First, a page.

Maryland oysters are exposed to danger again
The CBF (Chesapeake Bay Foundation) is requesting to allow oyster restoration to follow good science. CBF is ready to assess the long-awaited administration of the state’s management plan regarding oyster.
Governor Hogan is pursuing the progress by confirming the oyster’s management through science said CBF Maryland Executive Director, Alison Prost. The information about investing in oyster program was done and CBF requested to offer permit to pursue the work. Any disregard with respect to work restoration may not be in the best of the interest of the health bay or in the fishery sustainability was announced.
Nevertheless, Department of Natural Resources Secretary, Mark Belton said he will personally review the program of state’s oyster management. The review will be assessed for the first five years of the program that will be in three parts. The program was approved first in 2009 and the program confirmed:
- Adding of sanctuary reefs so that the oysters could not be harvested.
- Commitment to find oyster harvesting sustainable path.
- Enhanced potential income for people wishing to farm oysters and watermen.
Belton publicly suggested the changes in the plan and considered the points noteworthy such as opening oyster reefs sanctuary to harvesting.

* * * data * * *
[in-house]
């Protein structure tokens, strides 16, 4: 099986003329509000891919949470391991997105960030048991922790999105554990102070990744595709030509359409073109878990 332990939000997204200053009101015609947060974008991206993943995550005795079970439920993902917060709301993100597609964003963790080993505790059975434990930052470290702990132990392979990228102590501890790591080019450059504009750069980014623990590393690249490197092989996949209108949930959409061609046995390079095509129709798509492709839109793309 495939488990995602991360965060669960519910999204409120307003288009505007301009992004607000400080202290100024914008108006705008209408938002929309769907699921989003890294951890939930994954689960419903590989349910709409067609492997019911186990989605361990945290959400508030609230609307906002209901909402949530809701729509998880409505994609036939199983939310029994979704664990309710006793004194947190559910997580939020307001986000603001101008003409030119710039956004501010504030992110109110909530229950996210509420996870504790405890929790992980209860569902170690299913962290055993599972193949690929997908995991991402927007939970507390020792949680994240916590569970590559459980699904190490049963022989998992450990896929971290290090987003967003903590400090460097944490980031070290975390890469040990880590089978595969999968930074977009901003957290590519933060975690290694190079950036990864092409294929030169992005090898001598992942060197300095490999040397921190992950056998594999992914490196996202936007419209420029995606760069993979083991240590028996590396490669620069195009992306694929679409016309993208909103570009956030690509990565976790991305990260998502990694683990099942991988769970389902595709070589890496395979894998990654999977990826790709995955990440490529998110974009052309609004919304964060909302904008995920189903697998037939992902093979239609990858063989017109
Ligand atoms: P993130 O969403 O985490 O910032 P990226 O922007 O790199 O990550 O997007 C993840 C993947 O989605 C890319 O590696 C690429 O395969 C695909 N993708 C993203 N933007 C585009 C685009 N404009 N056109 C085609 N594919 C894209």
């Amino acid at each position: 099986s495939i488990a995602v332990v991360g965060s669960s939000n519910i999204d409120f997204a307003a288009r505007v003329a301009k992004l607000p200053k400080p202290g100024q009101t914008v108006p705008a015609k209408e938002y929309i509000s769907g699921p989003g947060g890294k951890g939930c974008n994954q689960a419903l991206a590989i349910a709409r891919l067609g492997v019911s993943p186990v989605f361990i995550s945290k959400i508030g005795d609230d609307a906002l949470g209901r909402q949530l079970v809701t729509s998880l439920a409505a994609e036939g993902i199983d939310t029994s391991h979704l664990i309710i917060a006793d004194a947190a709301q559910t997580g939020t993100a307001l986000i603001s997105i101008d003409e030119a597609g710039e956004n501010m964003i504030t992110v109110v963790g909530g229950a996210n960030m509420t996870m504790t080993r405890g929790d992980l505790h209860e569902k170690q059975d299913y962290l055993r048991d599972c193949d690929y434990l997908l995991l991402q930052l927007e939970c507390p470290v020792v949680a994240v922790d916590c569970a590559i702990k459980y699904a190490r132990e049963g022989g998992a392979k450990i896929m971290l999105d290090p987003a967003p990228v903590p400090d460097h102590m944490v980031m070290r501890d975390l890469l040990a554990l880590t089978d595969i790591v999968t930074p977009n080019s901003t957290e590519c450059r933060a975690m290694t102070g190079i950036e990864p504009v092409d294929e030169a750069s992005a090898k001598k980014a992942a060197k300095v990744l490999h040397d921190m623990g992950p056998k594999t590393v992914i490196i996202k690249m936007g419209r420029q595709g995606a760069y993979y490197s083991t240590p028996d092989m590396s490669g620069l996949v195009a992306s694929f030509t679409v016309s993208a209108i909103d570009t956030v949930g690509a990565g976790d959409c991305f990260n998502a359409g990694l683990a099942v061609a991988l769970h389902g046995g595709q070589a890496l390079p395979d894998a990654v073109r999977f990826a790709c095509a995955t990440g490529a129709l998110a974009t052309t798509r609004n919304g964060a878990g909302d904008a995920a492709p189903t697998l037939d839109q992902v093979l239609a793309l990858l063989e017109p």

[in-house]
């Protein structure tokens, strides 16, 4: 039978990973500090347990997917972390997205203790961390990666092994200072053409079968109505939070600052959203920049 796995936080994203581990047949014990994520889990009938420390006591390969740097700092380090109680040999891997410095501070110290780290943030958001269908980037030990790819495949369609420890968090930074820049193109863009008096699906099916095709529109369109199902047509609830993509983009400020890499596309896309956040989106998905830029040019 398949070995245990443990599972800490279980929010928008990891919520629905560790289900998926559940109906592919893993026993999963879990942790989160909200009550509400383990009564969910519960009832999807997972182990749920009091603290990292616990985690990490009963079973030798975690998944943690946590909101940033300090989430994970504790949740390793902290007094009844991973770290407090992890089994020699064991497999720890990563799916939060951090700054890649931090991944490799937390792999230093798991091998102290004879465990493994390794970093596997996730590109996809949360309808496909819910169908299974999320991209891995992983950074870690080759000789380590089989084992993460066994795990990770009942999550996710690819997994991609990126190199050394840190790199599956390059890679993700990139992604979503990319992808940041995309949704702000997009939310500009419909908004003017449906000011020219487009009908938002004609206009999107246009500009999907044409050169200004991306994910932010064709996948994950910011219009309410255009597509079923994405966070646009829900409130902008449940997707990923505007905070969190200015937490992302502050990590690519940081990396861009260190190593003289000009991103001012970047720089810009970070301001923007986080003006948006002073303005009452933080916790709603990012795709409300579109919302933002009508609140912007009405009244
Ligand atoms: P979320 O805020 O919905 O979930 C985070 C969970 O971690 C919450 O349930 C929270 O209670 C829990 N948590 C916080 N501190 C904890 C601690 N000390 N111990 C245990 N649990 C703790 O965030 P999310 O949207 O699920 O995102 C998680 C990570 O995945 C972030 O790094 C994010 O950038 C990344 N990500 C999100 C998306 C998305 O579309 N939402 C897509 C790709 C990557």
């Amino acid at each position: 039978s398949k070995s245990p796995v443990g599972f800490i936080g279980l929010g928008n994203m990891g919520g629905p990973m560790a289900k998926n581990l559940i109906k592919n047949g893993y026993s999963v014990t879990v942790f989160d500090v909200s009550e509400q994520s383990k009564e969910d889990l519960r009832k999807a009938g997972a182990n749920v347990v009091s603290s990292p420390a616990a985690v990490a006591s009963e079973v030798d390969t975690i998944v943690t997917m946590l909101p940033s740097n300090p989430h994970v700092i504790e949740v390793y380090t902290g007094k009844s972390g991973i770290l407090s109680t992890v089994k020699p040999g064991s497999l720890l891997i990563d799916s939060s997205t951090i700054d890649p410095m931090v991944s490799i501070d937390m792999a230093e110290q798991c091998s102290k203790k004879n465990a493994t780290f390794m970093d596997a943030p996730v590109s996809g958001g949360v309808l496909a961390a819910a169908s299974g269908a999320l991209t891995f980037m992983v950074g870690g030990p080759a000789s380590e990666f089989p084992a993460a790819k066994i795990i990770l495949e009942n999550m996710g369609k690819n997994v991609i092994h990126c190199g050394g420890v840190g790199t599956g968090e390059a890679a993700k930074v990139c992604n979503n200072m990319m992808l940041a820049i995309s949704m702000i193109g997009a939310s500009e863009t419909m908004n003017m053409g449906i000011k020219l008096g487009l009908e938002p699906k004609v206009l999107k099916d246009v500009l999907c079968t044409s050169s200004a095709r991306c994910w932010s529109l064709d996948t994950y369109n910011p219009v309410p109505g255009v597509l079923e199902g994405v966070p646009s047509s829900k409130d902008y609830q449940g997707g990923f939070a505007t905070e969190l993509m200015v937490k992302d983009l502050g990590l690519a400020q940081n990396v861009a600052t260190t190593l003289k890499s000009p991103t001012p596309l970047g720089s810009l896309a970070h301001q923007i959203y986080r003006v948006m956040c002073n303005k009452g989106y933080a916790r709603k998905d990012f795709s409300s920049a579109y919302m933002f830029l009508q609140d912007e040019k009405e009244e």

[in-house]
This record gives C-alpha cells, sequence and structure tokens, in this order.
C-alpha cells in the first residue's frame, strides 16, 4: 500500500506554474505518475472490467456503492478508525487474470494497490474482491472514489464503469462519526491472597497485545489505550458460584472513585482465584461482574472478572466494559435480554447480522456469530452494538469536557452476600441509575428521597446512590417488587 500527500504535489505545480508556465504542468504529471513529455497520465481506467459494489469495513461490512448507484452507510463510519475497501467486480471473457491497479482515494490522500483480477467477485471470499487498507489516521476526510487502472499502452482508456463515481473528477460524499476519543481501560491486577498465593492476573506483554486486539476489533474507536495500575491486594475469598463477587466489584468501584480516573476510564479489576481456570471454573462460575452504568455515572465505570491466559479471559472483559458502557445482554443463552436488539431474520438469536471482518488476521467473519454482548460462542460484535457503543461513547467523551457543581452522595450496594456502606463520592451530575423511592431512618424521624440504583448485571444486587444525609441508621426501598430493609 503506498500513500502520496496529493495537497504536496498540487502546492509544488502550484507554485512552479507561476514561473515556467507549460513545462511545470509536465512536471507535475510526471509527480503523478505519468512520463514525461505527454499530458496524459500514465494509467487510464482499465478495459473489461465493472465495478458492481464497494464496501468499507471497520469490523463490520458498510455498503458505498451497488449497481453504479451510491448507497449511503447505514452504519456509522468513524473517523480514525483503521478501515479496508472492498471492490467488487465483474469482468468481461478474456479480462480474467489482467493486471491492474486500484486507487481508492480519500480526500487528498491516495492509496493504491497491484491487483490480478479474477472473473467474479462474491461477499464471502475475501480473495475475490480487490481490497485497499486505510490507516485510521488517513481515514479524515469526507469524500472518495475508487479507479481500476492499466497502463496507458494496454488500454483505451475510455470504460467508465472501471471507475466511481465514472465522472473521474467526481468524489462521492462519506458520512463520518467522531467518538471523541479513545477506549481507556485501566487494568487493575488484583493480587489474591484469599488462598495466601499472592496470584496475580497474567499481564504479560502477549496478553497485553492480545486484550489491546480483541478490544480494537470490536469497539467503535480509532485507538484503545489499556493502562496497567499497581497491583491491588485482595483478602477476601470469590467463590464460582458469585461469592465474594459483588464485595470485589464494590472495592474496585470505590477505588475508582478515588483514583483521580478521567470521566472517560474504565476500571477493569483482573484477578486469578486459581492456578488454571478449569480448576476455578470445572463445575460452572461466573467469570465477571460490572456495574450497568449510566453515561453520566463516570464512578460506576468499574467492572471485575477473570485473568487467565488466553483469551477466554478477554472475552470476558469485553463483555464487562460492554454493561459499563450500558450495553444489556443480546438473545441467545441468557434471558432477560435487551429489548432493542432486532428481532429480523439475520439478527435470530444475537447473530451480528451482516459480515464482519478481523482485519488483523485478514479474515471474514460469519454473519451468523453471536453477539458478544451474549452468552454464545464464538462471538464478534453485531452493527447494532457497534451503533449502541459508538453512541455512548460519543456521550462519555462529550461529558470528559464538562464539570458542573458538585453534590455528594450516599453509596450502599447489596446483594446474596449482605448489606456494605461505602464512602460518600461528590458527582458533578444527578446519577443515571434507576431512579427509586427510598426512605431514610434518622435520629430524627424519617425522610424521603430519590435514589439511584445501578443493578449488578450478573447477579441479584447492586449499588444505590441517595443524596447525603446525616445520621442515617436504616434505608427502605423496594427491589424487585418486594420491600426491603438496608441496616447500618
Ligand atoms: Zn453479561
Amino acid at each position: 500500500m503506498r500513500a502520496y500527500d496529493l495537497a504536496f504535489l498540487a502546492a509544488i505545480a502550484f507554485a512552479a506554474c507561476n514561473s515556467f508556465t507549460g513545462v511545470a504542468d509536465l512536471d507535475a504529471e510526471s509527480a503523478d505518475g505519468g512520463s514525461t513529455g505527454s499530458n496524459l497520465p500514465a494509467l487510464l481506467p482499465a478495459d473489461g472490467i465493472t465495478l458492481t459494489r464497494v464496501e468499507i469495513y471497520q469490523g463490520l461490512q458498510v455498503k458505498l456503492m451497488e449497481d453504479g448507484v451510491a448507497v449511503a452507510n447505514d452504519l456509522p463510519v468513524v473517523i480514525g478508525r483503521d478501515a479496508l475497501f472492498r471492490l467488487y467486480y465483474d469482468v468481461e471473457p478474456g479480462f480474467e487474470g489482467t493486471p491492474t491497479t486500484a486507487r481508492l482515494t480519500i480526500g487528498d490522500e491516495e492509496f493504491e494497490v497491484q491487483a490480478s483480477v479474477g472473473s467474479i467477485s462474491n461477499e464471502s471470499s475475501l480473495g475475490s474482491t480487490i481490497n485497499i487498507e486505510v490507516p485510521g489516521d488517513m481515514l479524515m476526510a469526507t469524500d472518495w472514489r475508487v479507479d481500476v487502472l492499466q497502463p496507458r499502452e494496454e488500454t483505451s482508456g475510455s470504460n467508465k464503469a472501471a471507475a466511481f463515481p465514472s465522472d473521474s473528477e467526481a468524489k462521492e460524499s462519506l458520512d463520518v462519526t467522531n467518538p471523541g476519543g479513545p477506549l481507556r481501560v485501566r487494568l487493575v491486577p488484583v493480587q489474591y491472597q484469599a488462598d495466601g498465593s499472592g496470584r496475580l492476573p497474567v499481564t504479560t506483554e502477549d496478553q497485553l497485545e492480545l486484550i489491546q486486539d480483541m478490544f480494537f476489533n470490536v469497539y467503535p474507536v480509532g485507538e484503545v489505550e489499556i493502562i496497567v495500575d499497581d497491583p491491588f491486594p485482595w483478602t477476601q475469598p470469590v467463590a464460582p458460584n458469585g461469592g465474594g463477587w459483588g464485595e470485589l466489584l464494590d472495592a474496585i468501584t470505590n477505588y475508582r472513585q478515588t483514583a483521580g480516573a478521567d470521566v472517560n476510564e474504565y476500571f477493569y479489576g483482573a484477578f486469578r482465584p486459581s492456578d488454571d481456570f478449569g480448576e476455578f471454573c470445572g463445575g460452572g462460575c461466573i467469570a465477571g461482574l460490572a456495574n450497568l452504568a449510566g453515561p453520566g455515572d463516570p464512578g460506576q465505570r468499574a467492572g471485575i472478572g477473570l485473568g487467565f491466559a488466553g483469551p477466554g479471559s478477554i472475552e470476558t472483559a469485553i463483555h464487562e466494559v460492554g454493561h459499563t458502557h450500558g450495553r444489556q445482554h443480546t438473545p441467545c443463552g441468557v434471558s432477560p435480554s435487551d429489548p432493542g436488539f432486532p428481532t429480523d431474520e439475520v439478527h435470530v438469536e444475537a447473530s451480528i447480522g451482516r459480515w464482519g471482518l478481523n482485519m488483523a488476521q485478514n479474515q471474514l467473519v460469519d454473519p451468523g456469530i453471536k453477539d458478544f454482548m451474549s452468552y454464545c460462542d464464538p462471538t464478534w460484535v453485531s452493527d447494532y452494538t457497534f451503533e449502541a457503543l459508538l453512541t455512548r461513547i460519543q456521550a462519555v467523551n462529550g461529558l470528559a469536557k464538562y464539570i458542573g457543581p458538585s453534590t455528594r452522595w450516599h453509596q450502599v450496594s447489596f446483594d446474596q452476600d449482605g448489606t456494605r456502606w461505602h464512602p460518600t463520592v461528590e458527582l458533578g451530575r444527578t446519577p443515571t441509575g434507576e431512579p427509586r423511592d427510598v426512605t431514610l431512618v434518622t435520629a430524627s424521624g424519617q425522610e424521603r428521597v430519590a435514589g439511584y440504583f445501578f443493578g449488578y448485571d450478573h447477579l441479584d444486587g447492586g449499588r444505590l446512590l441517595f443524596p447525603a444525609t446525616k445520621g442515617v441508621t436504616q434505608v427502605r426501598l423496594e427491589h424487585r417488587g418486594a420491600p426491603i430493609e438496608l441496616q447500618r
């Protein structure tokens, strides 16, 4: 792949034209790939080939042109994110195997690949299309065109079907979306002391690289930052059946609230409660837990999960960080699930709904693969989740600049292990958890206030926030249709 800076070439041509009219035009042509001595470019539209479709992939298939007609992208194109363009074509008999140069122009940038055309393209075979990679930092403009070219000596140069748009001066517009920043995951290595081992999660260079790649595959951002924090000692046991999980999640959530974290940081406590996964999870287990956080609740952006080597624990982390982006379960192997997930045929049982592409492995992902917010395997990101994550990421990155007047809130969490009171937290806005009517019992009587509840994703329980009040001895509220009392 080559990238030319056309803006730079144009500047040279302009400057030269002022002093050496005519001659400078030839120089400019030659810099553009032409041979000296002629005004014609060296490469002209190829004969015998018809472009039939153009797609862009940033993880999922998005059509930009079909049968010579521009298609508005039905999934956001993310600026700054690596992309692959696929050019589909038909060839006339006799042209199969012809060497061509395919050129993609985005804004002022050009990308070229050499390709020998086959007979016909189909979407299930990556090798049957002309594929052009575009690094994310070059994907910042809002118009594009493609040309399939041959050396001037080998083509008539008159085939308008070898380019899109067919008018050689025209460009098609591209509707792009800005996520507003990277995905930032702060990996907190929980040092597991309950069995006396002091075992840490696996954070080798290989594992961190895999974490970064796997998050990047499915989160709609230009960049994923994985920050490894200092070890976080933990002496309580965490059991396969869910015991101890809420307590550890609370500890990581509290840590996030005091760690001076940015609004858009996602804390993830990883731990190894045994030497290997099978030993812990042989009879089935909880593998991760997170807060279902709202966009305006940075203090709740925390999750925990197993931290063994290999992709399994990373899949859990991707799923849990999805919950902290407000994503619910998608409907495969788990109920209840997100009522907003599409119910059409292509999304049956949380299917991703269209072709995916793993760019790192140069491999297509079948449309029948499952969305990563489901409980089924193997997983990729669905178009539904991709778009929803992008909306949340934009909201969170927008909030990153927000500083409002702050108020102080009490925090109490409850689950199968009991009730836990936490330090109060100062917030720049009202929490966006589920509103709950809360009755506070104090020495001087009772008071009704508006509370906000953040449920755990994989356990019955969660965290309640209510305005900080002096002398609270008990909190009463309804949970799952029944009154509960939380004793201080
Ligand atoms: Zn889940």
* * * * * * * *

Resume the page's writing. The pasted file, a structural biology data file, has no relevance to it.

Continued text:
CBF believes science dictates changes done to the program and will consider if there is any scientific evidence justifying changes. Several important facts must be considered insists CBF prior to making any decision to alter the oyster management as the facts include:
- The program is very new and may be considered the infancy stage. The ideal way to grow the population of oyster is by helping them to reproduce naturally. The best way is to build reef systems and allow nature enough time to work.
- Maryland, non-profit partners and its federal completed an oyster reef, the largest in the Bay and there are two more large reefs under construction. These may become dynamos spreading for miles the larvae so that it populates even to far-flung reefs, thus benefit the ecosystem and the harvest.
- The small reefs have not received much assistance from the state that it is unable to recover even after decades of harvesting, inferior water quality and disease. It makes no sense to open to harvest as it may be meager and the reefs structure may get more damaged that the recovery may be delayed to doubtful.
Maryland is committed to expand five more sanctuary reefs by 2025. Besides other large reefs are in the Tred Avon River and Choptan River. The scientists believe the oyster growth will spur beyond boundaries when the reefs function fully after few years.